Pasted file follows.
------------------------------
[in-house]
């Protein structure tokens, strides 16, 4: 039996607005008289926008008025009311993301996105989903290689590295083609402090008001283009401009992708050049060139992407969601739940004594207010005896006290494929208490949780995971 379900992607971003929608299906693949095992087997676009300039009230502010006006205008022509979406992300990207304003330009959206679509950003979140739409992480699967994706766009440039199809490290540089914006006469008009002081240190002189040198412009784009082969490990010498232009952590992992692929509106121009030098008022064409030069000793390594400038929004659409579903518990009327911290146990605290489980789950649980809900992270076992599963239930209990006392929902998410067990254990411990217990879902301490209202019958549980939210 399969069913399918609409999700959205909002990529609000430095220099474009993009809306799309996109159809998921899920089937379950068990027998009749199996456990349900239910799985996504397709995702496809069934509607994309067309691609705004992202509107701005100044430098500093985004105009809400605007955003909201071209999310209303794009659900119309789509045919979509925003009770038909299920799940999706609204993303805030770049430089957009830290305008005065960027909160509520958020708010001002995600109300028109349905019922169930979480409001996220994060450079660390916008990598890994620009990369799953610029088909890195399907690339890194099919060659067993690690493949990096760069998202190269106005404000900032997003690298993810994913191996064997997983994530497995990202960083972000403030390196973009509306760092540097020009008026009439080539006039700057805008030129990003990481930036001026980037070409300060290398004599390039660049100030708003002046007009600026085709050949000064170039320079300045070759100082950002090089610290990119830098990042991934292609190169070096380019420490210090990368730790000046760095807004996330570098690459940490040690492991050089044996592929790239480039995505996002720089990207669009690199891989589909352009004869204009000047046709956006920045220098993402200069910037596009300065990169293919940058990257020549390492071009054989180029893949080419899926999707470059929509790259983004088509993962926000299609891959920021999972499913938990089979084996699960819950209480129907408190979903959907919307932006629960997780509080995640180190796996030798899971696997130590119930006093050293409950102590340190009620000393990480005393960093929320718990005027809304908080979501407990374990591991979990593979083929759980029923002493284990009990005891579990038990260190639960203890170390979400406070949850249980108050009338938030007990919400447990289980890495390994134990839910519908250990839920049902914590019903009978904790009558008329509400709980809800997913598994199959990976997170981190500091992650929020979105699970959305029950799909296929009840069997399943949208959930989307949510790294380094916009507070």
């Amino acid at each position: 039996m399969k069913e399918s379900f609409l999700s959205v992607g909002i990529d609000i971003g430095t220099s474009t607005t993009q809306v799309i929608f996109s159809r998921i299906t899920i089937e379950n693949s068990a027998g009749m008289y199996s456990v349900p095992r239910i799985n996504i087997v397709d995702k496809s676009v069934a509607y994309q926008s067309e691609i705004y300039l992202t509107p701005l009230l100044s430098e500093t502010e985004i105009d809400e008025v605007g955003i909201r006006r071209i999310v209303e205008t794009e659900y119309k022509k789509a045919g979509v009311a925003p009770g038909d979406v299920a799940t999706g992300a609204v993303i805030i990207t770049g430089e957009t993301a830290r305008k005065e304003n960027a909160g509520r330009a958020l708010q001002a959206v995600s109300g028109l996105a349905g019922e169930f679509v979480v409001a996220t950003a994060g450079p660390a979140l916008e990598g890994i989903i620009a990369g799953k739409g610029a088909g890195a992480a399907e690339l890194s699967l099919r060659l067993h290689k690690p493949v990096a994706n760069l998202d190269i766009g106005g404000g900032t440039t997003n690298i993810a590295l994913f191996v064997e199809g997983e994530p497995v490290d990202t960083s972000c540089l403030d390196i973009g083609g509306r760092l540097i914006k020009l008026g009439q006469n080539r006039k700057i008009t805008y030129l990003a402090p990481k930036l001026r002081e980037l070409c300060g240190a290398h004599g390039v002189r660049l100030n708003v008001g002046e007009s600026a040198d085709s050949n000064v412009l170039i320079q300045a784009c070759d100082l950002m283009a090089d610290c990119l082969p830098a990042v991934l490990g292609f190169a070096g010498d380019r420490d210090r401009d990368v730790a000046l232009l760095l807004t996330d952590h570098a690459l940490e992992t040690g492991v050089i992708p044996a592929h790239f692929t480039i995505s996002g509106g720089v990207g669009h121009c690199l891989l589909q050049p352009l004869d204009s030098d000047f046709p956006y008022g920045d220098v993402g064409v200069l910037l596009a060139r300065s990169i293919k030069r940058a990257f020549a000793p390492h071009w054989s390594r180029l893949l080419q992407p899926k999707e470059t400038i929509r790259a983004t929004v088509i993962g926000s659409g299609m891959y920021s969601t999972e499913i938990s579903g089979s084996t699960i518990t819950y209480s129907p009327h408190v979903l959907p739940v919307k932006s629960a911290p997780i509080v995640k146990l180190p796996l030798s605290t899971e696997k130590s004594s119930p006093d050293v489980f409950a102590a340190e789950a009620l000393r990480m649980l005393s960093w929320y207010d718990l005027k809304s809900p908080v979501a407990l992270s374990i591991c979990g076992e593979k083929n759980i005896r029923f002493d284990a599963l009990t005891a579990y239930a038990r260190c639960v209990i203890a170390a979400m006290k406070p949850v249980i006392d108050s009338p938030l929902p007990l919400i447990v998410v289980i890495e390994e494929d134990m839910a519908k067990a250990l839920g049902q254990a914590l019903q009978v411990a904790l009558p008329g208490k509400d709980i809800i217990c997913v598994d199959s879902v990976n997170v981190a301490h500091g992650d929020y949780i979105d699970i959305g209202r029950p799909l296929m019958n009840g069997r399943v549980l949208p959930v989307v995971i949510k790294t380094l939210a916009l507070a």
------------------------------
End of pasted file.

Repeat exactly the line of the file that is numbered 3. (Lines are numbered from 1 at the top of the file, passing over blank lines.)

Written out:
């Amino acid at each position: 039996m399969k069913e399918s379900f609409l999700s959205v992607g909002i990529d609000i971003g430095t220099s474009t607005t993009q809306v799309i929608f996109s159809r998921i299906t899920i089937e379950n693949s068990a027998g009749m008289y199996s456990v349900p095992r239910i799985n996504i087997v397709d995702k496809s676009v069934a509607y994309q926008s067309e691609i705004y300039l992202t509107p701005l009230l100044s430098e500093t502010e985004i105009d809400e008025v605007g955003i909201r006006r071209i999310v209303e205008t794009e659900y119309k022509k789509a045919g979509v009311a925003p009770g038909d979406v299920a799940t999706g992300a609204v993303i805030i990207t770049g430089e957009t993301a830290r305008k005065e304003n960027a909160g509520r330009a958020l708010q001002a959206v995600s109300g028109l996105a349905g019922e169930f679509v979480v409001a996220t950003a994060g450079p660390a979140l916008e990598g890994i989903i620009a990369g799953k739409g610029a088909g890195a992480a399907e690339l890194s699967l099919r060659l067993h290689k690690p493949v990096a994706n760069l998202d190269i766009g106005g404000g900032t440039t997003n690298i993810a590295l994913f191996v064997e199809g997983e994530p497995v490290d990202t960083s972000c540089l403030d390196i973009g083609g509306r760092l540097i914006k020009l008026g009439q006469n080539r006039k700057i008009t805008y030129l990003a402090p990481k930036l001026r002081e980037l070409c300060g240190a290398h004599g390039v002189r660049l100030n708003v008001g002046e007009s600026a040198d085709s050949n000064v412009l170039i320079q300045a784009c070759d100082l950002m283009a090089d610290c990119l082969p830098a990042v991934l490990g292609f190169a070096g010498d380019r420490d210090r401009d990368v730790a000046l232009l760095l807004t996330d952590h570098a690459l940490e992992t040690g492991v050089i992708p044996a592929h790239f692929t480039i995505s996002g509106g720089v990207g669009h121009c690199l891989l589909q050049p352009l004869d204009s030098d000047f046709p956006y008022g920045d220098v993402g064409v200069l910037l596009a060139r300065s990169i293919k030069r940058a990257f020549a000793p390492h071009w054989s390594r180029l893949l080419q992407p899926k999707e470059t400038i929509r790259a983004t929004v088509i993962g926000s659409g299609m891959y920021s969601t999972e499913i938990s579903g089979s084996t699960i518990t819950y209480s129907p009327h408190v979903l959907p739940v919307k932006s629960a911290p997780i509080v995640k146990l180190p796996l030798s605290t899971e696997k130590s004594s119930p006093d050293v489980f409950a102590a340190e789950a009620l000393r990480m649980l005393s960093w929320y207010d718990l005027k809304s809900p908080v979501a407990l992270s374990i591991c979990g076992e593979k083929n759980i005896r029923f002493d284990a599963l009990t005891a579990y239930a038990r260190c639960v209990i203890a170390a979400m006290k406070p949850v249980i006392d108050s009338p938030l929902p007990l919400i447990v998410v289980i890495e390994e494929d134990m839910a519908k067990a250990l839920g049902q254990a914590l019903q009978v411990a904790l009558p008329g208490k509400d709980i809800i217990c997913v598994d199959s879902v990976n997170v981190a301490h500091g992650d929020y949780i979105d699970i959305g209202r029950p799909l296929m019958n009840g069997r399943v549980l949208p959930v989307v995971i949510k790294t380094l939210a916009l507070a």